Despite the generally enthusiastic response, several major players were unable to participate, including von der Lasa, Saint-Amant and Cochrane. Adolf Anderssen was at first deterred by the travel costs, but accepted his invitation when Staunton offered to pay Anderssen's travel expenses out of his own pocket if necessary. cite web | url=http://batgirl.atspace.com/Anderssen.html | title=Morphy's opponents: Adolf Anderssen | accessdate=2008-06-19 ] The committee had also organized a "London Provincial Tournament" for other British players, and "promoted" some of the entrants to play in the International Tournament in order to obtain the right number of players for a knock-out tournament.

The tournament was a success, but disappointing for Staunton personally; in the second round he was knocked out by Anderssen, who won the tournament convincingly; and in the play-off for third place Staunton was narrowly beaten by his former pupil Elijah Williams. cite web | url=http://www.mark-weeks.com/chess/v1lon-ix.htm | title=1851 London Tournament | accessdate=2008-06-19 ] [Williams beat Staunton by one game in the match. This was before time controls were used and Staunton resigned a crucial game because Williams was taking too long to move. Ref: Anne Sunnucks, "The Encyclopedia of Chess", 1970, p. 459] Staunton's defeat by Williams suggests that Staunton had over-stretched himself by acting as both a competitor and the Secretary of the organizing committee.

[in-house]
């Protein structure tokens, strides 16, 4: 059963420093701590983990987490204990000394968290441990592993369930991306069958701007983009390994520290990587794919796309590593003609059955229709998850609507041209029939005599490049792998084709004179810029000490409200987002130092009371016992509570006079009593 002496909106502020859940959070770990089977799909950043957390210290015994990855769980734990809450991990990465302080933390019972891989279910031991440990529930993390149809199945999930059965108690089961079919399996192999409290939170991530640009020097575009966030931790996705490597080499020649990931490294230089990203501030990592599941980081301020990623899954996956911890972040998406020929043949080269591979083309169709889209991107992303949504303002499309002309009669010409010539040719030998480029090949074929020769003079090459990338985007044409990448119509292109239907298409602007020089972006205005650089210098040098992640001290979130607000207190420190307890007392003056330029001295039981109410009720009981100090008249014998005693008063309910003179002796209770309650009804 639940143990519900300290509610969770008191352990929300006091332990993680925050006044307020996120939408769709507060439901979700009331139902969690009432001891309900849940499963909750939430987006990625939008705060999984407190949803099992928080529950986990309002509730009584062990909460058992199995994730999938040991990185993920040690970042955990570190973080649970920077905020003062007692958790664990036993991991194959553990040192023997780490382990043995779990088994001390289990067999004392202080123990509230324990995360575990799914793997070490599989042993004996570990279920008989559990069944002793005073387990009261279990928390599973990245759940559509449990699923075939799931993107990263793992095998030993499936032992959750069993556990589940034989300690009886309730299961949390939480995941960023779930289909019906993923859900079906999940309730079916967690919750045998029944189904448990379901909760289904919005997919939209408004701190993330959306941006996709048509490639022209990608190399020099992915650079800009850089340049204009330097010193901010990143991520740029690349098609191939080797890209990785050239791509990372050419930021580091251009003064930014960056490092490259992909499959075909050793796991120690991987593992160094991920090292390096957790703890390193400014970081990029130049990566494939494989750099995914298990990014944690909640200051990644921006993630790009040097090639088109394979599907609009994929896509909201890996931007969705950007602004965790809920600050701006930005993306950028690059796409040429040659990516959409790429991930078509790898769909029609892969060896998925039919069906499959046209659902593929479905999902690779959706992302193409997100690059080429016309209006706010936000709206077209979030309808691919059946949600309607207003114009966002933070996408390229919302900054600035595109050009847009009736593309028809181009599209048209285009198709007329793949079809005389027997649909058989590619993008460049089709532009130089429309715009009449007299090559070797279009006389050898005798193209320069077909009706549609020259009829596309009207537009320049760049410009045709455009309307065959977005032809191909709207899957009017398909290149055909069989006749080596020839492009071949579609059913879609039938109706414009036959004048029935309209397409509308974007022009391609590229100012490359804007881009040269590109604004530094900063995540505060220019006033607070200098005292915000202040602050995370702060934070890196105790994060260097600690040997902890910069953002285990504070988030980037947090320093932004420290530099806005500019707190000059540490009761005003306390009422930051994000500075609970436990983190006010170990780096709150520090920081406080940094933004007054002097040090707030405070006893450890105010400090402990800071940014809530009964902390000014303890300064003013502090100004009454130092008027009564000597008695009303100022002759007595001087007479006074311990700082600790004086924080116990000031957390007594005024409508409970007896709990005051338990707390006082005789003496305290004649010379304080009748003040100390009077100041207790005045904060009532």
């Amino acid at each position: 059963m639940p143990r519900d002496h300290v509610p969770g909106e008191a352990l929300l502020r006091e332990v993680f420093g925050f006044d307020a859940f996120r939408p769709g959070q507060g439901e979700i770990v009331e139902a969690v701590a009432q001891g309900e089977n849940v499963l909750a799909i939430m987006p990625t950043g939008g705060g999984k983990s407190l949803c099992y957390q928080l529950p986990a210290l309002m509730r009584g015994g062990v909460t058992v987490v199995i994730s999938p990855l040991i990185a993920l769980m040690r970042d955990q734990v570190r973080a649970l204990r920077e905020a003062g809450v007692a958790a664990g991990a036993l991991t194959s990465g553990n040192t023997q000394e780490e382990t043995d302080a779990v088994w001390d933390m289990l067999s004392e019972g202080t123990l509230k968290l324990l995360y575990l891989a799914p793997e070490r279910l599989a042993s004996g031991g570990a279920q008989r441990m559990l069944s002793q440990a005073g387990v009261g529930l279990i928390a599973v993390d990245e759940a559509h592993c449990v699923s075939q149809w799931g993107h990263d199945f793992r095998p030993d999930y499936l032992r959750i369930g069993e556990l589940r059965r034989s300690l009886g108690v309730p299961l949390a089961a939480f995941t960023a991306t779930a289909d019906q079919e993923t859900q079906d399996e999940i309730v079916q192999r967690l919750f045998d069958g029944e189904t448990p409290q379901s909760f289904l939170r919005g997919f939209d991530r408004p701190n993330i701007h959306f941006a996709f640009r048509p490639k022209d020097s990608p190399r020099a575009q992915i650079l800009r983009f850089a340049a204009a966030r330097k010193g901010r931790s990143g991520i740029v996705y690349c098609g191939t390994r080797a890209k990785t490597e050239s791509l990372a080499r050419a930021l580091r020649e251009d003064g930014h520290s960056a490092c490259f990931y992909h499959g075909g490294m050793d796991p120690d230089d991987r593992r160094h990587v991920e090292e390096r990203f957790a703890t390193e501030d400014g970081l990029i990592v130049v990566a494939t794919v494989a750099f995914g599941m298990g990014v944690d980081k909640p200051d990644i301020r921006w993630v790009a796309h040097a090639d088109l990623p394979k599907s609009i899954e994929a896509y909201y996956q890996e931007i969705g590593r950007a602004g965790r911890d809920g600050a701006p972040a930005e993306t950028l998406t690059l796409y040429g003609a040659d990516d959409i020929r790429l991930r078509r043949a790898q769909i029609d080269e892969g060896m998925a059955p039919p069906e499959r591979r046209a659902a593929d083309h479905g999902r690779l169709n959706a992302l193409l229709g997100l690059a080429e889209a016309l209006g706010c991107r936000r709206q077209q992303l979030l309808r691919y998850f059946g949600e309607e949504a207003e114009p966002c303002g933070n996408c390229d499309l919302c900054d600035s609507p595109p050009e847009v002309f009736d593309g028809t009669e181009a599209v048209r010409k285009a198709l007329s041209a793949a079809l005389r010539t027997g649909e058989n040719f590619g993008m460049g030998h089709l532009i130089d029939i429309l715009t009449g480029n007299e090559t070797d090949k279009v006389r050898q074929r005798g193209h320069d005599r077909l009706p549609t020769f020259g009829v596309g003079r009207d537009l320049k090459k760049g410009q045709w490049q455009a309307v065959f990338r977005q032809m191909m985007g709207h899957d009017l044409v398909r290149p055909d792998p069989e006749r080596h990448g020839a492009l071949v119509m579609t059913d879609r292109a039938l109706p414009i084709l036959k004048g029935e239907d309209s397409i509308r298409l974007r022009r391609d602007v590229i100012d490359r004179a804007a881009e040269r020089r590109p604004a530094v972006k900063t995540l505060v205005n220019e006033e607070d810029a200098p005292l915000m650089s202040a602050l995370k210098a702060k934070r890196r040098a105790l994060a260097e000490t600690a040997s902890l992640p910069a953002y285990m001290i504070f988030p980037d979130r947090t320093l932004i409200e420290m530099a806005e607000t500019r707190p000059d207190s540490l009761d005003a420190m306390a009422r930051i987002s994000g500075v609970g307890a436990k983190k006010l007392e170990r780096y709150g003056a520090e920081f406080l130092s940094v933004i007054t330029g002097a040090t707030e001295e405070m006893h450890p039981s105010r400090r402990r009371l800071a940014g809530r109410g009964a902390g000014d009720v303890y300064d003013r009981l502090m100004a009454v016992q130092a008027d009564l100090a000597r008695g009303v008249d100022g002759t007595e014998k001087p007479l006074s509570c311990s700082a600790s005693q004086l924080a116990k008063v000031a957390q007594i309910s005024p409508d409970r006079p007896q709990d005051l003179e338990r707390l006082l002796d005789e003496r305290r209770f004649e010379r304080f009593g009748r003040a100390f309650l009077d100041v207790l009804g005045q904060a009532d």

The London Chess Club, which had fallen out with Staunton and his colleagues, organized a tournament that was played a month later and had a multi-national set of players (many of whom had competed in Staunton's tournament), and the result was the same - Anderssen won.